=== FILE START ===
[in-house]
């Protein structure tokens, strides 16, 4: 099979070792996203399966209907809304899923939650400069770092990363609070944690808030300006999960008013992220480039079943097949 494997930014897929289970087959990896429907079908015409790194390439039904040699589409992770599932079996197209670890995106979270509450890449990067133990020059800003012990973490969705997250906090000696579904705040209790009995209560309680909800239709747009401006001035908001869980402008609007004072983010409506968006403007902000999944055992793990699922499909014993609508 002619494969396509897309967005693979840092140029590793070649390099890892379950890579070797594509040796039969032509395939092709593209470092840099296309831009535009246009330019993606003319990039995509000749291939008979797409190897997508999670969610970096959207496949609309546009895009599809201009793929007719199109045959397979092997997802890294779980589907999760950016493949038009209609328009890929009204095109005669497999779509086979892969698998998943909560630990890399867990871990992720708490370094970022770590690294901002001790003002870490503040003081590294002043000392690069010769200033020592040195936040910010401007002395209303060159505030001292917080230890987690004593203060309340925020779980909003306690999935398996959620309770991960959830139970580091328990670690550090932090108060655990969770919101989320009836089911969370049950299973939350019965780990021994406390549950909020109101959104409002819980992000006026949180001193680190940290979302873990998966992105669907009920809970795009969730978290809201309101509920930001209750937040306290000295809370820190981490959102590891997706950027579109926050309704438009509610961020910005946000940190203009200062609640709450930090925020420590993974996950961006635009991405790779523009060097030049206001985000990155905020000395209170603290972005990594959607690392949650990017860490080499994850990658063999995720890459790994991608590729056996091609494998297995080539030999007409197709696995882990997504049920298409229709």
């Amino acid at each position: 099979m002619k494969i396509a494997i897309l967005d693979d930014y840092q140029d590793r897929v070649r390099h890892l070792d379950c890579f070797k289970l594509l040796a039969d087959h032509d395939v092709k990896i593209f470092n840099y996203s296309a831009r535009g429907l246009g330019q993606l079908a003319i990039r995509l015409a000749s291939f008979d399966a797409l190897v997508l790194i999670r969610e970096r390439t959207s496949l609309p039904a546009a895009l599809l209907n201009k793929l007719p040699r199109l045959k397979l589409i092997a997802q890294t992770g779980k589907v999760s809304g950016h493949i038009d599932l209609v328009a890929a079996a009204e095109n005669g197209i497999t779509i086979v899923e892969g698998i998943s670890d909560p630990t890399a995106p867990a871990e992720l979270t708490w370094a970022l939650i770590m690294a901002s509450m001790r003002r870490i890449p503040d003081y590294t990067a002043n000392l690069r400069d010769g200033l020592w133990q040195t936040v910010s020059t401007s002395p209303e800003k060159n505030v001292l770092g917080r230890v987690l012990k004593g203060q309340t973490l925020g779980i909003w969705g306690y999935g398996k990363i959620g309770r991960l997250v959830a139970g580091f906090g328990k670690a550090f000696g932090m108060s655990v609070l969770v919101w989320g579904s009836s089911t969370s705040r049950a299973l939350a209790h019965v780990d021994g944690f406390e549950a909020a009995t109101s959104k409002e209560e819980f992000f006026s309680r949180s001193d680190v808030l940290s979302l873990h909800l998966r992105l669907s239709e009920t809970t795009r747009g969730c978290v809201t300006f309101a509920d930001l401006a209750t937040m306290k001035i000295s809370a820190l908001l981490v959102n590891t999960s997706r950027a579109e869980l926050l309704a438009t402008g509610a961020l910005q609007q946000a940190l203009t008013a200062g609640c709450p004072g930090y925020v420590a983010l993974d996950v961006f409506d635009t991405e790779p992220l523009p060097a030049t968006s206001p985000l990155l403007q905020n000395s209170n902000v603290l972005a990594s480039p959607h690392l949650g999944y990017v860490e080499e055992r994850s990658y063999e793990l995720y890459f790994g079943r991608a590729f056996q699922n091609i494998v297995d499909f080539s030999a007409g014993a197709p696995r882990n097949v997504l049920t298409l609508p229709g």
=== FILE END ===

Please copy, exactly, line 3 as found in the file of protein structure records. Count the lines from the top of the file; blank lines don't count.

């Amino acid at each position: 099979m002619k494969i396509a494997i897309l967005d693979d930014y840092q140029d590793r897929v070649r390099h890892l070792d379950c890579f070797k289970l594509l040796a039969d087959h032509d395939v092709k990896i593209f470092n840099y996203s296309a831009r535009g429907l246009g330019q993606l079908a003319i990039r995509l015409a000749s291939f008979d399966a797409l190897v997508l790194i999670r969610e970096r390439t959207s496949l609309p039904a546009a895009l599809l209907n201009k793929l007719p040699r199109l045959k397979l589409i092997a997802q890294t992770g779980k589907v999760s809304g950016h493949i038009d599932l209609v328009a890929a079996a009204e095109n005669g197209i497999t779509i086979v899923e892969g698998i998943s670890d909560p630990t890399a995106p867990a871990e992720l979270t708490w370094a970022l939650i770590m690294a901002s509450m001790r003002r870490i890449p503040d003081y590294t990067a002043n000392l690069r400069d010769g200033l020592w133990q040195t936040v910010s020059t401007s002395p209303e800003k060159n505030v001292l770092g917080r230890v987690l012990k004593g203060q309340t973490l925020g779980i909003w969705g306690y999935g398996k990363i959620g309770r991960l997250v959830a139970g580091f906090g328990k670690a550090f000696g932090m108060s655990v609070l969770v919101w989320g579904s009836s089911t969370s705040r049950a299973l939350a209790h019965v780990d021994g944690f406390e549950a909020a009995t109101s959104k409002e209560e819980f992000f006026s309680r949180s001193d680190v808030l940290s979302l873990h909800l998966r992105l669907s239709e009920t809970t795009r747009g969730c978290v809201t300006f309101a509920d930001l401006a209750t937040m306290k001035i000295s809370a820190l908001l981490v959102n590891t999960s997706r950027a579109e869980l926050l309704a438009t402008g509610a961020l910005q609007q946000a940190l203009t008013a200062g609640c709450p004072g930090y925020v420590a983010l993974d996950v961006f409506d635009t991405e790779p992220l523009p060097a030049t968006s206001p985000l990155l403007q905020n000395s209170n902000v603290l972005a990594s480039p959607h690392l949650g999944y990017v860490e080499e055992r994850s990658y063999e793990l995720y890459f790994g079943r991608a590729f056996q699922n091609i494998v297995d499909f080539s030999a007409g014993a197709p696995r882990n097949v997504l049920t298409l609508p229709g």